Self Care

Can You Learn During Sleep?

Can you learn during sleep? Absolutely, but it depends on who you ask and your definition of learning! Still, it’s important to note that because we are asleep, it does not mean our minds are taking a break.
Limited evidence exists on whether we can acquire new skills from scratch; Yet, there is plenty of research about the quality of sleep you manage to achieve the length or degree to which you can learn new things. Studies demonstrate that a lot of our memories and especially, our ability to grasp complex concepts learned during the day happen as we are sleeping.

The key to this process occurring is ensuring that we make every effort to achieve consistent levels of quality sleep.
Sure, you are probably scratching your head wondering how it is possible to create more concrete memories of new information when you know friends who used to pull all-nighters and ace exams.
While your friends may have managed to chuck a fair amount of information into their minds and regurgitate it for the test, one cannot help but question how much of that information stayed with them after the exam?
Getting adequate sleep and most importantly, spending time in the light Non-REM (rapid-eye-movement) and REM cycles allow us to consolidate and store members that we might later need to use for a situation or event.
The ability to learn is not limited to storing memories. It goes far deeper than memory storage. It has everything to do with sound. Medical News Today reports that sleep allows us to refine memories while asleep, reactivate memories while asleep and later apply them correctly. The brain can create fresh memories while we sleep through sound.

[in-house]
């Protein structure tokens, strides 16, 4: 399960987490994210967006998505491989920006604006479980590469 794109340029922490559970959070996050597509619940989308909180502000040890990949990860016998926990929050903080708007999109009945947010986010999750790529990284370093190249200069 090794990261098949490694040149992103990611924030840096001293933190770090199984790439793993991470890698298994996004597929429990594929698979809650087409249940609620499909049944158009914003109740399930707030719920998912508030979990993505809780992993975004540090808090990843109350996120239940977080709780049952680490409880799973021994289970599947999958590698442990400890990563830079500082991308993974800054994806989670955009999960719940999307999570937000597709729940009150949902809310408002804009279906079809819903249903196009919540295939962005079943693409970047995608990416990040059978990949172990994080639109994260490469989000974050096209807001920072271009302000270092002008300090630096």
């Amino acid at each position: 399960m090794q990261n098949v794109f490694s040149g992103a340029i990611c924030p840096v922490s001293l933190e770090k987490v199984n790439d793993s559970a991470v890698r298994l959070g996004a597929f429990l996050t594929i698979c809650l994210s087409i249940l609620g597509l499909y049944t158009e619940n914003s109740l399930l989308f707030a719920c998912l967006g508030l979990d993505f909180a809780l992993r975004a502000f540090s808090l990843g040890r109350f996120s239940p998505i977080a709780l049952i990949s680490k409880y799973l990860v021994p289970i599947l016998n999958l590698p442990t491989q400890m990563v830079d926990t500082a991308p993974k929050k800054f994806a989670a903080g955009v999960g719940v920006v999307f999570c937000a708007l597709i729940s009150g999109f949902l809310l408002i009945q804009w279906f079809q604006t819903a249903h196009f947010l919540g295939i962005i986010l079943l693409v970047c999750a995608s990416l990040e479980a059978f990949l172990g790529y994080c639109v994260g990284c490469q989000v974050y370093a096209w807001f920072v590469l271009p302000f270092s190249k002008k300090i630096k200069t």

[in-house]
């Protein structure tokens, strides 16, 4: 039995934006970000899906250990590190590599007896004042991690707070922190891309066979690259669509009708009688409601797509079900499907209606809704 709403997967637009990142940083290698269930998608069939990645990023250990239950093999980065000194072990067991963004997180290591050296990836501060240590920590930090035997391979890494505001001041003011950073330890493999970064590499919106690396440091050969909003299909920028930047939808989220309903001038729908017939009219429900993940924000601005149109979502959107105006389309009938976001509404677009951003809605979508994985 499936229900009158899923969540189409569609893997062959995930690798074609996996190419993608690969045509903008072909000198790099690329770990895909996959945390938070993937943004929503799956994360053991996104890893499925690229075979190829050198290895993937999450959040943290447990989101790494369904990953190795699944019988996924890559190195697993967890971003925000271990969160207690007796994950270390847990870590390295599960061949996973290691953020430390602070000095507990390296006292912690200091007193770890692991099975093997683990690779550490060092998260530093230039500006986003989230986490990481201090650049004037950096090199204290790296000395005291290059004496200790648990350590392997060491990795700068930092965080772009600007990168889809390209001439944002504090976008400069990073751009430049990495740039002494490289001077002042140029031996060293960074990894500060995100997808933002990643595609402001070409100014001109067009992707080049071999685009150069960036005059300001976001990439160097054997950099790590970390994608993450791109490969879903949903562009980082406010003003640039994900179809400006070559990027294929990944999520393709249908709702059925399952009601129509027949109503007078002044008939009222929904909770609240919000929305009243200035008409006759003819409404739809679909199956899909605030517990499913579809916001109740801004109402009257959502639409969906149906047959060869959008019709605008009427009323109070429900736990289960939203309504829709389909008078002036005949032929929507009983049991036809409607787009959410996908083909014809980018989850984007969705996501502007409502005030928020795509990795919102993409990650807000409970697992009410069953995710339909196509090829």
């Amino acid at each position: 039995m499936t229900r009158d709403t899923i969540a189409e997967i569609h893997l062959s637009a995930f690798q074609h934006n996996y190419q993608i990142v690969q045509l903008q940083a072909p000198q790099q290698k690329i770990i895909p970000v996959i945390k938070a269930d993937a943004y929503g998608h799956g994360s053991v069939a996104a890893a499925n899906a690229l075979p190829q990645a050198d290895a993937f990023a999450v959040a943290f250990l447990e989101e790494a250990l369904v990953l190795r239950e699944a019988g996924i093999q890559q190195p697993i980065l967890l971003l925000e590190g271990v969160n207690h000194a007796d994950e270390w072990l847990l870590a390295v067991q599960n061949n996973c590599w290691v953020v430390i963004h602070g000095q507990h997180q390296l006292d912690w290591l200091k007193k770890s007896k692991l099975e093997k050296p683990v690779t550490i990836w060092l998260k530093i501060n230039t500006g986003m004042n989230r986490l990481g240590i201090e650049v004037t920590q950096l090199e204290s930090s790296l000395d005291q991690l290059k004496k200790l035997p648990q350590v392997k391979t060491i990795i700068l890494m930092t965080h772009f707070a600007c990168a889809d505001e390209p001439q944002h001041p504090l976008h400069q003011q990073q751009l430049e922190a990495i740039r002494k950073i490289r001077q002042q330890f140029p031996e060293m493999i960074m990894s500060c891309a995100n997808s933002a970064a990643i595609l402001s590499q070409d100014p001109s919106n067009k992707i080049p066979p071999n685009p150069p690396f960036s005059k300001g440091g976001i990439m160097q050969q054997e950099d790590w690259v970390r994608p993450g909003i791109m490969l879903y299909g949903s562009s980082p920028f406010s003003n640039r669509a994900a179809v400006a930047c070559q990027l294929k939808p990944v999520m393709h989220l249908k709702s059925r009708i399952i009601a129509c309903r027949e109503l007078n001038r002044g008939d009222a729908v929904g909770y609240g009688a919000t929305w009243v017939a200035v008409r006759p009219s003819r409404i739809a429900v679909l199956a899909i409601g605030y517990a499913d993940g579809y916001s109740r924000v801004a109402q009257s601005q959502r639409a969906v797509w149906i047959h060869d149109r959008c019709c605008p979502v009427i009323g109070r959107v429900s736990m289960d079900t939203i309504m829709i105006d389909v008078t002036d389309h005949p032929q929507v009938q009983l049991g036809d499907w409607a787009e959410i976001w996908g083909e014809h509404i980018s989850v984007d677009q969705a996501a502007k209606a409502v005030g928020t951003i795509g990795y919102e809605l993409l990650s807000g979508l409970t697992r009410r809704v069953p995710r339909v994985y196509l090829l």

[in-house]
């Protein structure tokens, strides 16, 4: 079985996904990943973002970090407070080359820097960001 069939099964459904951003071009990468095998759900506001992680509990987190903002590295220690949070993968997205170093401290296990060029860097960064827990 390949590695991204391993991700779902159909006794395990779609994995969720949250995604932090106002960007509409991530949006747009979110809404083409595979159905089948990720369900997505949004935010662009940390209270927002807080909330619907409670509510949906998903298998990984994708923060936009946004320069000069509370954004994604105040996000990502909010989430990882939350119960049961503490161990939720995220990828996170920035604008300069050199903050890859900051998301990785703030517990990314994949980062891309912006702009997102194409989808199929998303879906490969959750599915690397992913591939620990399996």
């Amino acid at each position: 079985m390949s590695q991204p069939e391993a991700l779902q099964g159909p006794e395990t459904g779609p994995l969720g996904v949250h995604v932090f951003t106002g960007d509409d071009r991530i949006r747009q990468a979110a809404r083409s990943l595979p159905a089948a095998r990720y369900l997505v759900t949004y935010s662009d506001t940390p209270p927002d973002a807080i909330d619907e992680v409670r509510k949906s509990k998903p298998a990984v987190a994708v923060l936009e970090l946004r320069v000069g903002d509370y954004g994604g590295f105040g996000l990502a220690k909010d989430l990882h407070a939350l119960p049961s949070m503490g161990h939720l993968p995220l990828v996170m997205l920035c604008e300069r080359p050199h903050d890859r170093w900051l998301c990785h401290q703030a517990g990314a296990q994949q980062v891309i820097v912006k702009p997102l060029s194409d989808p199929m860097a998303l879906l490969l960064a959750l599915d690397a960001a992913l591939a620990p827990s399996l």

In the Journal of Nature Communications, a study revealed that participants who heard sounds played for them while asleep in the REM cycle were able to recognize the same sound patterns when awake.
Another study demonstrates that you may be able to learn a new language in your sleep if you hear the same words repeatedly played while you sleep. However, for this to be successful, you must be careful not to disturb the brain and allow it to rest.
The key to learning, however, is repetition. For example, the same study showed that when researchers tried to introduce a new word in rapid succession with the first, the retention level dropped off slightly. The good news is that these individuals did not forget what they learned, even when provided with erroneous information which becomes critical for information retention.

This little factoid is particularly crucial if you worry that something of great importance might easily be wiped away with repetitive misinformation. Our mind’s capacity to decipher between right and wrong is not affected thanks to the inner workings of problem-solving and managing complex information.
Keep in mind that while these studies would have us believe that learning is possible with sound while we sleep, there are skeptics who challenge their validity. First, many questions if it is possible that the participant did not awaken during the sounds and learn during that period while listening to the recording.
Though researchers would probably prefer to believe their subjects remained asleep during this process, there is always a chance that they did in fact awaken. If this is indeed true, it could squash the theory that learning through sound is a possibility.
While skeptics and researchers can debate the impact of sound, most can agree that the process of learning that we associate with memory creation, synthesis and storage does exist and relies heavily on the quality of sleep we achieve nightly.